The Office of the Vice President carries specific responsibilities and duties that impinge on the collaborative working relationship between the President and his second in command. Thus far, Vice President Samsumana had presented himself as a servile and pliant second in command and had given no reason or justification to be presented as an underdog in a game for which he is a major player. Until and unless he is given assignments by their President, Vice Presidents are known all around the world to be silent partners in the administration of State Government.  No amount of public consternation can be attributed to a Vice President who is portrayed to be left in the shadows when on a very pragmatic level, that is not the case. At this time of a public emergency, the VICE President is expected to build his own niche for himself that is positive and proactive by coordinating different organs of State to rally round the Presidency to make a difference. It is significant that the First Lady, with no official position can generate sufficient interest by her stature to warrant the attention of foreign embassies and institutions in her own efforts to fight Ebola. If the argument always has to be taken as if it is a matter of the President versus the Kono people, then the grave mistake is the dismissing of the First Lady as a Kono person herself and the efforts she displays in not only seeking the Kono interest but rather in acting wholeheartedly as a person of status for the entire country.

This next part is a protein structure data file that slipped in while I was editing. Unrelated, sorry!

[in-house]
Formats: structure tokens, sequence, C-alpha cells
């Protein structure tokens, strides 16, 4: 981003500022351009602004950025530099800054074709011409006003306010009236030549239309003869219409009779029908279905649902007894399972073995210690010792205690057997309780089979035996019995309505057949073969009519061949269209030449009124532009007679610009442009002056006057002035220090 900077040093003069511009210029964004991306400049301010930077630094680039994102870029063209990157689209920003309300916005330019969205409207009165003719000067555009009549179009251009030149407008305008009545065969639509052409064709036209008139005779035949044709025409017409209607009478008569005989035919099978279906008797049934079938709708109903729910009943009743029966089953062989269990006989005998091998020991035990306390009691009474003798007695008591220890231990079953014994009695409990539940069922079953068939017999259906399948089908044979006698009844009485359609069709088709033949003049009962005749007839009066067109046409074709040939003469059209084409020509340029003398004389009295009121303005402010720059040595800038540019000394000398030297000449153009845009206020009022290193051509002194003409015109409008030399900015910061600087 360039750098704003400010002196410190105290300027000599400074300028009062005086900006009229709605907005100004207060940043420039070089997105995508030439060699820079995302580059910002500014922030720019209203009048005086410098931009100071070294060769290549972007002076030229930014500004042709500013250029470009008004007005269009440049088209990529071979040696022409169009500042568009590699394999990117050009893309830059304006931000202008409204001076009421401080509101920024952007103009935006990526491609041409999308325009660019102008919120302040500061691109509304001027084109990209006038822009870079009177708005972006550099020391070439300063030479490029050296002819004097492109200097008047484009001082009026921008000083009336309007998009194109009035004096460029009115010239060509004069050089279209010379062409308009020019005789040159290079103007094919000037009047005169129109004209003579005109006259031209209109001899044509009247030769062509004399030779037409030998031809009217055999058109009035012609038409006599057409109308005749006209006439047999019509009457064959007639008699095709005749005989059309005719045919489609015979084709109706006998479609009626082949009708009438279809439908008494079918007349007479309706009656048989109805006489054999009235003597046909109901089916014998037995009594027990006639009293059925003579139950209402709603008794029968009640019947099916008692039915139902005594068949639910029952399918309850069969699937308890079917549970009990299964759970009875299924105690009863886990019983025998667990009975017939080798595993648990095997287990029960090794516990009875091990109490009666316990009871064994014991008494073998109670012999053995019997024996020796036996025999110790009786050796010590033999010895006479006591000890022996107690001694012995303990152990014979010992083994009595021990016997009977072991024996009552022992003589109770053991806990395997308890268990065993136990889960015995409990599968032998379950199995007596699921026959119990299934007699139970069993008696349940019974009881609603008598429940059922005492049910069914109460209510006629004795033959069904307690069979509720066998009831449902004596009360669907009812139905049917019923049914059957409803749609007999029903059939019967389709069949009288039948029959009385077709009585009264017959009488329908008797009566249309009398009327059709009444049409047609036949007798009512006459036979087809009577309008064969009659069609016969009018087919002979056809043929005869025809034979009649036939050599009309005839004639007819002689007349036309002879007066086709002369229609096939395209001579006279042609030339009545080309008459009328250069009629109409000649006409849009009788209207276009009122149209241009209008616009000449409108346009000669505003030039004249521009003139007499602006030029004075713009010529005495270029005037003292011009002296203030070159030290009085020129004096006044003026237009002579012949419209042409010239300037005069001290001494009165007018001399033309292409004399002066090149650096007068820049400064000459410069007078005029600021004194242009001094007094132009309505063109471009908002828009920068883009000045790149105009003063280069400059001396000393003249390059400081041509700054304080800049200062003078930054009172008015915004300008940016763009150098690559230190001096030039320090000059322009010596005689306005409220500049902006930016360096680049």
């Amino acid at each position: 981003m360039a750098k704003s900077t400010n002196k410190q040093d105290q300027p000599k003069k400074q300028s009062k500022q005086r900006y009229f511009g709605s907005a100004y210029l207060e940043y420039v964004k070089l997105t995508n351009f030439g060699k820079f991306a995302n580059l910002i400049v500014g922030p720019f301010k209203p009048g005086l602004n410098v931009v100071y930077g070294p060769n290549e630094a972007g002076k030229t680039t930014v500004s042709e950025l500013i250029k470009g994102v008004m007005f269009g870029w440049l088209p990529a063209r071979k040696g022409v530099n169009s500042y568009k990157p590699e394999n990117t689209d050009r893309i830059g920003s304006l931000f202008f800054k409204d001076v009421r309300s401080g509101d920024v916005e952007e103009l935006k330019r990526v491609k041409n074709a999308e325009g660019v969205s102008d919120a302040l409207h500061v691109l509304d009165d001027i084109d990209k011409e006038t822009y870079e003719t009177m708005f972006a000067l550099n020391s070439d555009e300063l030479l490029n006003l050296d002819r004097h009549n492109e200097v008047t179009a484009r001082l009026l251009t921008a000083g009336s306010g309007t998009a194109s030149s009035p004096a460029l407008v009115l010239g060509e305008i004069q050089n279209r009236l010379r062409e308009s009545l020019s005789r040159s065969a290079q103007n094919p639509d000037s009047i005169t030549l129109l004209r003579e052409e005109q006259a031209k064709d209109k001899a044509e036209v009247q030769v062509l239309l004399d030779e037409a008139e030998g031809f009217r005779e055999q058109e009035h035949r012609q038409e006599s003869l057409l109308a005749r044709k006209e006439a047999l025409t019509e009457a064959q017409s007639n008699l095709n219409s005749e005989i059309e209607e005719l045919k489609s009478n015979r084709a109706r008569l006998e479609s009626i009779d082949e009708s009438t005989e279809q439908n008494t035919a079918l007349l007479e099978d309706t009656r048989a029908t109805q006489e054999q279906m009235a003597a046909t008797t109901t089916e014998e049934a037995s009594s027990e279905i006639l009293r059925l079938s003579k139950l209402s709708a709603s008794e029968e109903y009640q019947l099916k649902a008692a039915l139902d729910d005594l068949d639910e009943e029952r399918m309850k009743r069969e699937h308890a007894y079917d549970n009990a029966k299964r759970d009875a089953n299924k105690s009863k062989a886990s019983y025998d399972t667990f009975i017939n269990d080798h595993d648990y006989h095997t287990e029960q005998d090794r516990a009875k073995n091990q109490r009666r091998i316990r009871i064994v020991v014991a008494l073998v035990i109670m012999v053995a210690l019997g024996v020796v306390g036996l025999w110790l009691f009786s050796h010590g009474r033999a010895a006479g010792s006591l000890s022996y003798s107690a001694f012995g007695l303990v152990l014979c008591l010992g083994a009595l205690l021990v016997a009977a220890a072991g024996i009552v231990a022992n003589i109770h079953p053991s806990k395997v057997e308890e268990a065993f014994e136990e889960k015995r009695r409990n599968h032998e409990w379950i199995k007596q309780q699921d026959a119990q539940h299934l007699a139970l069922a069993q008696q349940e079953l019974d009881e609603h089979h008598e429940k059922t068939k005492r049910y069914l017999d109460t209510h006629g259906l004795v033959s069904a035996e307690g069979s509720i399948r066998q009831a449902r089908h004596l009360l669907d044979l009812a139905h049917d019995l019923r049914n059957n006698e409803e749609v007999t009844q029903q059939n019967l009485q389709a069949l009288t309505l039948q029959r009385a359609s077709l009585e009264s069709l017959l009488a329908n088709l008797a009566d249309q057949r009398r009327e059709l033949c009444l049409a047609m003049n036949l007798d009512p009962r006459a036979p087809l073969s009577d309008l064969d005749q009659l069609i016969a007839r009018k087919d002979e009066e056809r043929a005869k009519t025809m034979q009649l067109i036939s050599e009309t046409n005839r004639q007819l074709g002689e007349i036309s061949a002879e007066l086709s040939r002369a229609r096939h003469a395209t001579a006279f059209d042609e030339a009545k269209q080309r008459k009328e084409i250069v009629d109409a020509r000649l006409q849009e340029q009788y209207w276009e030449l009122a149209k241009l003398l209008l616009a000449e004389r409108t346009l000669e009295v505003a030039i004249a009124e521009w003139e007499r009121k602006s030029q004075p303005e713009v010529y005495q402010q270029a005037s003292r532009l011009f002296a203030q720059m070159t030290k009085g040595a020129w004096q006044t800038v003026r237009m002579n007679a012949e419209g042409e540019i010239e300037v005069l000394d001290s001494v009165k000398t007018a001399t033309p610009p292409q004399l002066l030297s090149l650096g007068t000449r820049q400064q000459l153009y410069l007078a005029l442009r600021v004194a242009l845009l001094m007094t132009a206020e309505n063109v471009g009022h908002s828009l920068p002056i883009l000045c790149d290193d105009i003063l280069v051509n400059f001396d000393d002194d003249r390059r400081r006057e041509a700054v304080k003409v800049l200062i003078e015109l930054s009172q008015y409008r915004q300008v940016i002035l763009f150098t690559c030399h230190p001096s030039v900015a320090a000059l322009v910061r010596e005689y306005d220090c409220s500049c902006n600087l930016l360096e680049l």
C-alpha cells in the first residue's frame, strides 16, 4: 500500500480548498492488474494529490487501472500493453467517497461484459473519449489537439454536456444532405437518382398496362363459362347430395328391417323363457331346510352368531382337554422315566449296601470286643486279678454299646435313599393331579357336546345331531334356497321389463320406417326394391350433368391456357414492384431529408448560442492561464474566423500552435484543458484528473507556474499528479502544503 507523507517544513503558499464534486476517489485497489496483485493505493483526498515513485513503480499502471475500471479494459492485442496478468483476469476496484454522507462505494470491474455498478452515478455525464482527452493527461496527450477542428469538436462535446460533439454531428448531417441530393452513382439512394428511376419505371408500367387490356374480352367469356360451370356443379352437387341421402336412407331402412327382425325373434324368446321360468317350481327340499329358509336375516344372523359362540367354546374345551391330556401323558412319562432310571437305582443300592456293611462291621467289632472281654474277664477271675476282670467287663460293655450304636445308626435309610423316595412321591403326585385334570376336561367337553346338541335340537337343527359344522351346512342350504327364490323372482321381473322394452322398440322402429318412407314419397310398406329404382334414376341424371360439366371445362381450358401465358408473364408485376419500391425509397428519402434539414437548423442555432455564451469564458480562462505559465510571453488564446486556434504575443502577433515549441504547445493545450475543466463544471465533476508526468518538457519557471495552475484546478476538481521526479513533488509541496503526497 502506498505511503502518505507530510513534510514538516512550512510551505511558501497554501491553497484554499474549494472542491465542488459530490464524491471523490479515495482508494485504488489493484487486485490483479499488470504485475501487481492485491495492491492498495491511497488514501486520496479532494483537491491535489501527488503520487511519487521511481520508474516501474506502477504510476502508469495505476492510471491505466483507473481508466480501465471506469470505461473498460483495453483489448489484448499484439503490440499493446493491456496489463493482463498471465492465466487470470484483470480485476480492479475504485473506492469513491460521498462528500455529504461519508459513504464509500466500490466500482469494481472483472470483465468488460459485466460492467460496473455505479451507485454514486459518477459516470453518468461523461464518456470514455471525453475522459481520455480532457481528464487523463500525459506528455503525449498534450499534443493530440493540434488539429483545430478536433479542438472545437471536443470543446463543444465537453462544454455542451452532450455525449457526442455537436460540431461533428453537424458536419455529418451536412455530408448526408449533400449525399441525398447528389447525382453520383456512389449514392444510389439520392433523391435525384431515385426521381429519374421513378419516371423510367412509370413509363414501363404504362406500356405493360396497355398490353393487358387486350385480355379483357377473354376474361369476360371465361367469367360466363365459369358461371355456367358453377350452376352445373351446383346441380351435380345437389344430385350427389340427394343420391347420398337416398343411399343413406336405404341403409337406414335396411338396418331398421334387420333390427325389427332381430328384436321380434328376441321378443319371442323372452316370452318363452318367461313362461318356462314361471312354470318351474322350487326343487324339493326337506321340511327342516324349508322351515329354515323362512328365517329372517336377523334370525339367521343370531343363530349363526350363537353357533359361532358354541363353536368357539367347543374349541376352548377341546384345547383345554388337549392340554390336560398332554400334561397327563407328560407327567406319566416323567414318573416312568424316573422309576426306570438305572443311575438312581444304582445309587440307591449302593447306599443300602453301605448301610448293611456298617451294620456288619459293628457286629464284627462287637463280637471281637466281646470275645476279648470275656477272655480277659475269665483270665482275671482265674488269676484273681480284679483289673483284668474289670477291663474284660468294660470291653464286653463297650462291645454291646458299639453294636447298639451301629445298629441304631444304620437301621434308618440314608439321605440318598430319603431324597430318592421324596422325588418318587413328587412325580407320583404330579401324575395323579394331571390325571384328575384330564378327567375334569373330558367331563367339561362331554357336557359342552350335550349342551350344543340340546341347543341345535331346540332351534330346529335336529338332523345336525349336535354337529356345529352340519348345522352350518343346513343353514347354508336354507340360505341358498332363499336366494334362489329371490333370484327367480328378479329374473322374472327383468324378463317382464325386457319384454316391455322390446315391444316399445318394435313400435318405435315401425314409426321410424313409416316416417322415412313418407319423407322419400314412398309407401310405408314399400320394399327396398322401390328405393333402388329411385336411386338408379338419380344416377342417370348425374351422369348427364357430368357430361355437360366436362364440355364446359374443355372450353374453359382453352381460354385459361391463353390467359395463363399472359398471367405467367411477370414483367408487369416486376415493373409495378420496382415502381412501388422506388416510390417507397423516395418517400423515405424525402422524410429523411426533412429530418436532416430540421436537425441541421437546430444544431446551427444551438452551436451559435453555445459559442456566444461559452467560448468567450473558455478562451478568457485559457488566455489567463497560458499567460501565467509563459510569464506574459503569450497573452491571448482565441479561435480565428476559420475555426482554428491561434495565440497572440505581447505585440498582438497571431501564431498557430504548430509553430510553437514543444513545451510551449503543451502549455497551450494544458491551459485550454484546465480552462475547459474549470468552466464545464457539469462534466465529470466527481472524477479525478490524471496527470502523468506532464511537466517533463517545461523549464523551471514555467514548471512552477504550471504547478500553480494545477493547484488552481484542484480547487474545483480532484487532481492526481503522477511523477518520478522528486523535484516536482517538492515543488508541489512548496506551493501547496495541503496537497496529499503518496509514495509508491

Events of the past days have unfolded In such a besmirching of the Vice Presidency that he is no longer to be allowed the space to be himself because those who are supposed to support and protect him have opened him up to ridicule. The intransigence of some of his supporters and youths in Kono and the involvement of family members are in themselves debilitating acts that cause an unseemly wedge between himself and the President. The arrest of David Tam Mbayo is also regrettable because it would seem as if that was a targeting of the Journalist on account of his proximity to the Vice President. The fact also that the Vice President was on the very same program on an extended interview does not help anyone at all. Perfunctorily, people like David Tam Mbayo should desist from making their case a case of the Kono people because that is not the truth. Journalists and politicians are out there for themselves, to further their careers and o make themselves martyrs when things go wrong. No Minister shares his official vehicles with the beggars in his neighborhood so they should have no reason to look to the ordinary man for respite when they fall foul of the law. In the same vein, the Vice President now has an opportunity to disentangle himself from his Kono people and act as the Vice President of Sierra Leone. He should not allow any Kono person who gets into trouble to twist their estrangement to him as if their foibles represent a desire to fight his corner. Let no man fool you, the Vice President is an astute politician, capable of fighting his own battles, but the battles brought to his door by others are more difficult for him to decipher. This is definitely not a time for the entanglement of politics and journalism but one of national focus. This strain of Ebola is the most virulent in the world and it is playing itself in our theatre. This is the time for people of influence and authority to demonstrate a high sense of nationality and individual responsibility.